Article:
This month, thanks to the good folks at Stack Exchange, I rented a Nikon 70-200mm f2.8 VR lens. This is a common choice for portraits, which is what I originally intended to use it for, with the help of some relations who wanted some family portraits. However, shortly before the shoot, one of the smaller models introduced herself to a TV stand at high speed, resulting in a trip to the hospital: problem number one. I had to think of an alternative use for the lens, or there’d be no blog!
I thought I might try some street photography. The focal length of the lens would make it great for candid shots. So off I went to the city, where I met problem number two: the Nikon 70-200mm lens is big, especially when you pop on the lens hood. It is therefore not subtle. I just couldn’t bring myself to point it at a stranger, and in any case it would be so obvious I was taking a photo that, even if they didn’t take exception to being photographed, I would lose any of the candid spontaneity that makes a good street photograph. I needed another alternative.
When I originally got into photography, my main interest was landscapes. In the countryside, this translated to the usual panoramic views, gnarled trees and sunsets. In town, this meant architecture. I have no formal training or any technical knowledge about the subject, but I can appreciate a good building as much as the next man. A wide angle lens is most people’s first choice for this kind of photography (perhaps upgrading to a tilt-shift in time), but a long lens can be equally rewarding to use, producing more abstract shots. Well, I thought, here I am in the city with a great quality long lens – let’s shoot some architecture and blog about it!
So, without further ado, here are a few thoughts and tips on shooting architecture with a longer lens.
The Devil is in the Details
Shooting architecture with a wide-angle lens is all about capturing the whole building, or at least a significant portion of it. With a longer lens, you are looking to shoot the details of the building. Detail can mean various things. Older buildings are often festooned with carvings and gargoyles. Modern buildings often have patterns, whether intentionally or just formed by different building materials. At a more abstract level, the forms and shapes of buildings can also make abstract shapes that can result in striking photographs.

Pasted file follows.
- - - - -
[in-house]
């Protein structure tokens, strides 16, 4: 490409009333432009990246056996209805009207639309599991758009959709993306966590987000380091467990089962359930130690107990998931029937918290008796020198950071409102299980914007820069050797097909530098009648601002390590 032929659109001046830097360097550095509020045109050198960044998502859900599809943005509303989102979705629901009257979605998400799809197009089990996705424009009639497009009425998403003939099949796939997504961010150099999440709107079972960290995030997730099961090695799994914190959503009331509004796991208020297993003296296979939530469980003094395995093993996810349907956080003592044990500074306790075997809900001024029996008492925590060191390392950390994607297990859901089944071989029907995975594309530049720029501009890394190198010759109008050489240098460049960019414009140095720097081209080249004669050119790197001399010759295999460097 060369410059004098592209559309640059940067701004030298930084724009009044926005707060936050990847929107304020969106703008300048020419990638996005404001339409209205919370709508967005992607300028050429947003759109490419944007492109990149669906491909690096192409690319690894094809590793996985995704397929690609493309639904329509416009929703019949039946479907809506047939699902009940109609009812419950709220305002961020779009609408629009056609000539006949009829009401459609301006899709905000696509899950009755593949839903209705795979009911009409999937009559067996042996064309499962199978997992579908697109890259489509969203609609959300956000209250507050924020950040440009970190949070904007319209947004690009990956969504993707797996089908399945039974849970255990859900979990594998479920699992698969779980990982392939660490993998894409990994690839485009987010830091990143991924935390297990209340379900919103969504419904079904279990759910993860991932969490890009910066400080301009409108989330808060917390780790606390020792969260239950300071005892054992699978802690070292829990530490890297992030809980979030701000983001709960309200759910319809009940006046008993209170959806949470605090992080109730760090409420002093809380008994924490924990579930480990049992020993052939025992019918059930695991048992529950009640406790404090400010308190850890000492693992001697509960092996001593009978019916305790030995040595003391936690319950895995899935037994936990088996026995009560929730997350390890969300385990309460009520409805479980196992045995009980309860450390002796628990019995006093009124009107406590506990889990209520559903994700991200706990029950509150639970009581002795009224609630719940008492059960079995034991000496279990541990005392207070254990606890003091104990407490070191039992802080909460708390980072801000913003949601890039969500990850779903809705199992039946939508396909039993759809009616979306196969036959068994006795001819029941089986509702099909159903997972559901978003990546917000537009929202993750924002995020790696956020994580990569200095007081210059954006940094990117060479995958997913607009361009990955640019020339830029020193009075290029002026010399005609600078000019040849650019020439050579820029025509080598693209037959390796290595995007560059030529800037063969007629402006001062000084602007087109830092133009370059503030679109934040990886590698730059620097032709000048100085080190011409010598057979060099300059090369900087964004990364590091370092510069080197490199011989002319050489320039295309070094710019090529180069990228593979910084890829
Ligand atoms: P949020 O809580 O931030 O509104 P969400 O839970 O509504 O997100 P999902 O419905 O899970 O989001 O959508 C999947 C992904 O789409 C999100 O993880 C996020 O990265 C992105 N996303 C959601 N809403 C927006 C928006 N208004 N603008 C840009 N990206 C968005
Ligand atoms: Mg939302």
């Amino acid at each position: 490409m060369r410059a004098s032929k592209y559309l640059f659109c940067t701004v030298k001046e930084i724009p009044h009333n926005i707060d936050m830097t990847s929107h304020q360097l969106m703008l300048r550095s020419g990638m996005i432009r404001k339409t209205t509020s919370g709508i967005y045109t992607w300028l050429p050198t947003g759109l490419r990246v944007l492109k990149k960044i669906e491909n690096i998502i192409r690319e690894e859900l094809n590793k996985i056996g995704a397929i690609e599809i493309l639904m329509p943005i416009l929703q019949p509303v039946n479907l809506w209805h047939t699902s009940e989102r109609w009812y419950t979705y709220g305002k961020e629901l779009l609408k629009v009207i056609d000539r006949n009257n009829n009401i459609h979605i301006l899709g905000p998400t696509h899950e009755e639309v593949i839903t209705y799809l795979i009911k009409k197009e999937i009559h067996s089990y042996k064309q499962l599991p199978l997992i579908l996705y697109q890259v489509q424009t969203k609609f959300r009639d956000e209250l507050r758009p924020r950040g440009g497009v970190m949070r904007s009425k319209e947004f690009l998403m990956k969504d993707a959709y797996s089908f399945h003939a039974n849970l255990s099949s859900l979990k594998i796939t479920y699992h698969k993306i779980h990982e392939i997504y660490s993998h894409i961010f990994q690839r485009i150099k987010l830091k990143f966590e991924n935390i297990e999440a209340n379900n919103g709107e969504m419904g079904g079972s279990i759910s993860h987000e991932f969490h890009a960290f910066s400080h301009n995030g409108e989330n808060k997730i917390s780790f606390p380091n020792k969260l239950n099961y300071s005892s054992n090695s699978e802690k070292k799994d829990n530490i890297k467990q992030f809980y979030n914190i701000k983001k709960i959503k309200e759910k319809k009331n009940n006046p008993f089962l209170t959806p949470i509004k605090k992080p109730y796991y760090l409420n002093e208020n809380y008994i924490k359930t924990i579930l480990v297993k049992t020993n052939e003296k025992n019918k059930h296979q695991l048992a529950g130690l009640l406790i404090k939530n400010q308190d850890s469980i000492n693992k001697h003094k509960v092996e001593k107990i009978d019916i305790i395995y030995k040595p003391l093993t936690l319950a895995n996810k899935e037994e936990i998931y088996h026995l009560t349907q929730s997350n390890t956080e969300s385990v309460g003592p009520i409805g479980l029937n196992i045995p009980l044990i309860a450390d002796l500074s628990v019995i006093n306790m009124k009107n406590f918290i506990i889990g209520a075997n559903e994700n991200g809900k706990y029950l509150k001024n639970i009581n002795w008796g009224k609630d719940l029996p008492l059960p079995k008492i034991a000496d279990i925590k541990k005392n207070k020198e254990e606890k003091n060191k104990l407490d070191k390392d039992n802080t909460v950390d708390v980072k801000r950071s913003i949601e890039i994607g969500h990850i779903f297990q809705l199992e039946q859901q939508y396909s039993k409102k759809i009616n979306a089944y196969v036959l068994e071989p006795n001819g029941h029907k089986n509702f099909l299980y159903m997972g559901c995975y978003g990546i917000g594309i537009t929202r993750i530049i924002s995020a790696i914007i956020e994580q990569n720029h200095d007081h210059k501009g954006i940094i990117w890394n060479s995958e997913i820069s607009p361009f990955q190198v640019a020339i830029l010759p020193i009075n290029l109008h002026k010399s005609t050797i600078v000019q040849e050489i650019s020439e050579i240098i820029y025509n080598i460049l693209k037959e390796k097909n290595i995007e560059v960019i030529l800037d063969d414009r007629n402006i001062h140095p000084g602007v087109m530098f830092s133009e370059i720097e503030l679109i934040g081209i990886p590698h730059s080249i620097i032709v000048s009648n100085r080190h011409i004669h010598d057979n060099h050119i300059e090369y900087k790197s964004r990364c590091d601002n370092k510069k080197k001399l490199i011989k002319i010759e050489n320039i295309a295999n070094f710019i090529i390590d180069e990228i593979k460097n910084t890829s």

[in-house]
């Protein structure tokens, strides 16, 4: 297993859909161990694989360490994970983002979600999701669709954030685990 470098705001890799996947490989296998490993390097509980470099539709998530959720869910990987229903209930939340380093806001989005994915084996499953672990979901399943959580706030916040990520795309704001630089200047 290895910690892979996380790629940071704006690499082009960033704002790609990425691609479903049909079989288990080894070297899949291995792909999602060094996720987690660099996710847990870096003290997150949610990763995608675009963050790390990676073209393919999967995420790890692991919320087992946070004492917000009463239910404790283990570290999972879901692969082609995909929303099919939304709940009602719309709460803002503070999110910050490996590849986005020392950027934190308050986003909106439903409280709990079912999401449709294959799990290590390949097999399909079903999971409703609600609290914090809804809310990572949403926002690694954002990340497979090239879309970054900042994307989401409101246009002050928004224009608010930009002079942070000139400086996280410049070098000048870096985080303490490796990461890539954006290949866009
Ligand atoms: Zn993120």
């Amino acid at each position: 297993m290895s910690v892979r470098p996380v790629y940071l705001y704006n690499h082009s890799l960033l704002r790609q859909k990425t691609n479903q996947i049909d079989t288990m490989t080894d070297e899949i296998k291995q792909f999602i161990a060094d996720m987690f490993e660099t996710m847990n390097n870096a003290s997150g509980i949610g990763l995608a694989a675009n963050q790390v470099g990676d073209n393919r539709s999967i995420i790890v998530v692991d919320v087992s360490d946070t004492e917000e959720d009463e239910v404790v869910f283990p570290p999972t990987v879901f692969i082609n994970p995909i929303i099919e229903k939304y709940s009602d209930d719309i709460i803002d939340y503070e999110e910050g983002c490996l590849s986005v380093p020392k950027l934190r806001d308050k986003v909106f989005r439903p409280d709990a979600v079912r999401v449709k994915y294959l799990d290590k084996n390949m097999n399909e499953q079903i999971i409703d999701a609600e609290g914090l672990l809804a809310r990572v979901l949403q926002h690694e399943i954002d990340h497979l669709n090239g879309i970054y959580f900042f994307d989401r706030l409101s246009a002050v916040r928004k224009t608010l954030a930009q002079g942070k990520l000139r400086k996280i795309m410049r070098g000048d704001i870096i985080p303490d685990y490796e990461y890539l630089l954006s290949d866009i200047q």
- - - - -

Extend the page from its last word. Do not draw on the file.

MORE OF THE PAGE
Here’s an example of a modern building with an intentional pattern. Cropping the photograph to the edges of the pattern’s repetition reinforces the regularity, while the subtle reflection of the clouds in the glass lends texture.
Look for opportunities to contrast different elements of a building or buildings. That might be curves and straight edges, colours, materials, patterns, or, going more abstract, old and new.
Work the Angles
Buildings naturally contain angles. Experimenting with different placement of these angles will help you find strong compositions. I like to try and balance a strong angular element with negative space – another form of contrast.
This shot combines a strong angular component with the sky as negative space. The patterning and reflection adds texture, enhanced by the black and white conversion and split toning.
Hopefully these tips will give you something to try out next time you’re in the city. If you have any of your own, feel free to comment below.
Thanks to the Gear Lending Library, I got the chance to try a tilt-shift lens for the first time. Considering myself a wide-angle shooter, I decided to go with the Canon TS-E 17mm F/4 which is the widest tilt-shift lens currently in production. It is also one of the most complex lenses to control since it has 5 inter-related degrees of freedom.
A tilt-shift lens, as obvious as it may seem is a lens which can both tilt and shift. It is possible to have lenses which does one or the other but the major lens makers don’t make such thing. To show what his means, lets start with the shift and my living room.
Just below on the left is an image taken with the camera level and the lens in its unshifted position. Now suppose that the couch near the camera was glued to the floor (it feels that way at least) but I wanted an unobstructed view of the window. With a normal lens, all it takes is to tilt the camera up. The result is what you see in the middle. While we no longer see the cough, the room shows some severe perspective distortion, also known as converging verticals. With a tilt-shift lens, there is another possibility meant exactly for this situation: Simply shift the lens upwards. This avoids converging verticals, as seen on the right, because the camera is still level, only the lens has moved up.
The shift feature is extremely useful of architecture photography where it is important to keep the geometry of buildings looking real.